• Love-Shaped Hole

    by  • July 18, 2011 • * Safe for Work *, Closure • 0 Comments

    Rach,

    I saw that your latest relationship ended. That’s harsh. It was the first one you’ve been in since you got into high school. Well, one that you deemed real. It always hurts like hell when it ends, when you put time and energy into something and it just ends, as though none of it was actually worth it, or they weren’t ever really in it for the long run. Hell, it may not have been real to you, but that’s how I felt when you broke things off.

    I wrote you an email one day, you know. It was in our last year, about a month before everything ended. It was a letter, telling you that I couldn’t struggle anymore trying to keep afloat what I knew you didn’t want anymore. I knew you were in love with Ben, you made it clear to me through your constant reinforcement that “you like him, but you have me.” It was bullshit, but we were both in denial. I don’t blame you. They say, if you fall in love with two people, date the second, as if you loved the first, you wouldn’t love the second one.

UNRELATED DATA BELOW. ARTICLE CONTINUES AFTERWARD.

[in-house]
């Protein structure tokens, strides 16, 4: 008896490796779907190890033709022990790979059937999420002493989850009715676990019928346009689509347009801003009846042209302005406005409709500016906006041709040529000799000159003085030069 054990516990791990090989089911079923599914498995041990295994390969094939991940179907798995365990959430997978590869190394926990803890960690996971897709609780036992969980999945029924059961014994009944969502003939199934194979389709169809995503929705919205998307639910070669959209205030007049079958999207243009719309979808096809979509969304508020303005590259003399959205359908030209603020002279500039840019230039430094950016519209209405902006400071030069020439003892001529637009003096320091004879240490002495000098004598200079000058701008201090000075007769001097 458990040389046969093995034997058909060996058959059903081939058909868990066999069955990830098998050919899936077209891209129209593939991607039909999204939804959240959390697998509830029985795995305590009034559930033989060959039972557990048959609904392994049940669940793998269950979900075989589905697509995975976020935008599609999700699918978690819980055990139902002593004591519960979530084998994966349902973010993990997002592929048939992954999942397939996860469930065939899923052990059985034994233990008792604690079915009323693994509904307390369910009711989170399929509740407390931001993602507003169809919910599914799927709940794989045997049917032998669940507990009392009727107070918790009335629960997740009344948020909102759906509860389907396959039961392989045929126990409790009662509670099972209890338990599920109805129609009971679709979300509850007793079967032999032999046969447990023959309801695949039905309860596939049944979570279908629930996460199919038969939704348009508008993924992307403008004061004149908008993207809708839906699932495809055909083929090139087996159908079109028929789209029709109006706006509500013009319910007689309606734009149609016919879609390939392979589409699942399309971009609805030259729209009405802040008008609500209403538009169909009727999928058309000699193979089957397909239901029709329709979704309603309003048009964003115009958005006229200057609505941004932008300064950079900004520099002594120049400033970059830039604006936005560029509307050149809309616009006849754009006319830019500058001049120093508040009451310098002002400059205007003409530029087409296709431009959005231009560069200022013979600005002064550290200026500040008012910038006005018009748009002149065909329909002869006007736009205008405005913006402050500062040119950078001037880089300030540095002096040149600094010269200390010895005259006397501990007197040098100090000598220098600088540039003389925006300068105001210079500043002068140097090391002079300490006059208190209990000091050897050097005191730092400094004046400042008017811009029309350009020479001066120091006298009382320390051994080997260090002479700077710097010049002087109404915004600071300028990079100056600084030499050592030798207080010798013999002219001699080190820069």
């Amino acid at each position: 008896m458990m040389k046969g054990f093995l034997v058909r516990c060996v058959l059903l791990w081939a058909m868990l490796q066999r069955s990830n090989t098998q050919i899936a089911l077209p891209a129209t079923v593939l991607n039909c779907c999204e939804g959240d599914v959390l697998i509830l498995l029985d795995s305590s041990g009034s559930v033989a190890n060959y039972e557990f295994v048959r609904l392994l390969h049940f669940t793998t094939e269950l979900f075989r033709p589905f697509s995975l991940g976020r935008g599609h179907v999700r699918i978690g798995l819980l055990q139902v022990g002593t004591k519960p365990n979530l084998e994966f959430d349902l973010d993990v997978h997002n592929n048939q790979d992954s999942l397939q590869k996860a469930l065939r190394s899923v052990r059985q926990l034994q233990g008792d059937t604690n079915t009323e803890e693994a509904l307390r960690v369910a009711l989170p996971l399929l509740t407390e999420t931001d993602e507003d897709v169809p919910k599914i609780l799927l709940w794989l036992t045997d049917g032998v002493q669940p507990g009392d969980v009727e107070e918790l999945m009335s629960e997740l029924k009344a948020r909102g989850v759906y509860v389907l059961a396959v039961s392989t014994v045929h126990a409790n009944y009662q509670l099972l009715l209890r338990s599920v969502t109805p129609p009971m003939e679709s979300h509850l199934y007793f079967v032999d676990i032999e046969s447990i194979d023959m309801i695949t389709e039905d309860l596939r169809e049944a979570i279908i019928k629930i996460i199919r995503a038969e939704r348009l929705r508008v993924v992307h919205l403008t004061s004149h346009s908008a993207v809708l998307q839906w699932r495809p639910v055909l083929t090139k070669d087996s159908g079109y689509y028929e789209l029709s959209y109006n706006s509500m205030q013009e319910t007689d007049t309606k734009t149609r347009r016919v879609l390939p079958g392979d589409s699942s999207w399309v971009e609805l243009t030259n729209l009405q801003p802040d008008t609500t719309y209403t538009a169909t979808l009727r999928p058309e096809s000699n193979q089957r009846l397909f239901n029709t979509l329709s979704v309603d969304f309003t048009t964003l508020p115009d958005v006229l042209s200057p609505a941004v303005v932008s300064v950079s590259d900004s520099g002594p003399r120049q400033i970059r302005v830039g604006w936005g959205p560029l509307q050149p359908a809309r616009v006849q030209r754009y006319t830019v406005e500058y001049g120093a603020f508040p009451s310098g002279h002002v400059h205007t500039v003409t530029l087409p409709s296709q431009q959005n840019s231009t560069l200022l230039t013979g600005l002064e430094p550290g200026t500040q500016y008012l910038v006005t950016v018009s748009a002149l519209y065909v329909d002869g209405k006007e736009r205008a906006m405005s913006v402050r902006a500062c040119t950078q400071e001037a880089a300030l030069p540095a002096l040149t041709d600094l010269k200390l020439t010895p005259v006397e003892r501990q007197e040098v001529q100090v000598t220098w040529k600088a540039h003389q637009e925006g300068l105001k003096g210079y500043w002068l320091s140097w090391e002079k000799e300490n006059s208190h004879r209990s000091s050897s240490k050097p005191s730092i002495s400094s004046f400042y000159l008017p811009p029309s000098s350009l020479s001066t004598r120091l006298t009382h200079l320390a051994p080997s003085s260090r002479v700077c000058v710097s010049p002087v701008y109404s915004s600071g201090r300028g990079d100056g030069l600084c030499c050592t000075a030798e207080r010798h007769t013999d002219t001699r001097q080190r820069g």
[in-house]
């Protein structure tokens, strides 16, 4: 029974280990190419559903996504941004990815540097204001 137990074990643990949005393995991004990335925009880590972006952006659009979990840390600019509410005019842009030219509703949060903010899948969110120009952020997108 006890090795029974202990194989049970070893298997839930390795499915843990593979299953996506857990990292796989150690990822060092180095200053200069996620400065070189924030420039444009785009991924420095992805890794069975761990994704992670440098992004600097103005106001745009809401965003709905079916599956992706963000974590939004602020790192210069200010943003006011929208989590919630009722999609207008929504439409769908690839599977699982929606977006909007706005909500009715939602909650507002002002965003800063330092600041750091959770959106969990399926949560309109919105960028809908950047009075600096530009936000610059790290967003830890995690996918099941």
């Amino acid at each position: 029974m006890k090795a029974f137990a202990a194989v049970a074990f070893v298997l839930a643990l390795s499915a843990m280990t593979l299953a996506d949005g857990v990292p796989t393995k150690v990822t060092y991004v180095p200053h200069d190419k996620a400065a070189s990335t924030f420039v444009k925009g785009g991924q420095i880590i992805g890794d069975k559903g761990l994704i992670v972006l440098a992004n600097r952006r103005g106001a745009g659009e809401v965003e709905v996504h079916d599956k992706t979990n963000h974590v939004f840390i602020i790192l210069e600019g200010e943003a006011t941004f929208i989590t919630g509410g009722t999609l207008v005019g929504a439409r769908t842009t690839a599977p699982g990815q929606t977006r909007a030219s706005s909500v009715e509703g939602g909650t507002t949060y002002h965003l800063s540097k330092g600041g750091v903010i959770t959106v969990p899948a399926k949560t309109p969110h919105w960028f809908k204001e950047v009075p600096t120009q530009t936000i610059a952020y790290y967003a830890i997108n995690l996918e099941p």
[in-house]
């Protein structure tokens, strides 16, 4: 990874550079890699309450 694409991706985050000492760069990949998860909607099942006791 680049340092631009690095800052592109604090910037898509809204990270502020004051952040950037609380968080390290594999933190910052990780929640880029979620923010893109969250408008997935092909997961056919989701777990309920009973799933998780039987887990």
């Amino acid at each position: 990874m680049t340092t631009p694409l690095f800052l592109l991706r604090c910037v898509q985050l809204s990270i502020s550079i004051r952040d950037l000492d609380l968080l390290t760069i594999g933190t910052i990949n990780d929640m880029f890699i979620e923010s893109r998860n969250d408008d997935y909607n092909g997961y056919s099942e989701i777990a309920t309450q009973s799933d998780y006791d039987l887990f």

I only told my brother about writing it. I must have read it a hundred times. It was three pages long, single-spaced. I’m sure if I went into the old G4 in my basement, I could find it now, but the hard drive is detached, the computer disassembled, the letter lost. I opted not to send it; instead, I hid it away in a file, tried to forget about it. I told myself that you loved me, and that things would get better.

    But, I maintained optimism. When you cheated on me, I stuck by you, I insisted that we could look past it. I was there. And when it ended, somehow, I was more broken than I could have ever imagined. And I was about to break up with you? I didn’t understand what had happened.

    The wounds don’t heal. It’s like breaking a mirror. Now that someone left you, you’ll know how it feels. You’ll never find the missing pieces. They’re gone. But you’ll learn that the holes and wounds are now a part of the whole, rather than where pieces are missing. Some are shaped like parents, some like lovers, siblings, and children. Some are the dead, others the lost. We all have them. I have one shaped like you, and I’m not afraid to admit it. My girlfriend has one shaped like her mother. Ask her and she’ll tell you. Some people try to fill these holes, but that’s never going to fix them; if you live for what’s missing, you’ll never find what’s there.

    Honestly, I don’t know where I’m going with all of this. I wish someone had told me all of this, and I guess a part of me just wants you to get through things okay. Maybe it’s just a hole talking.

    Goodluck,
    ~GJR

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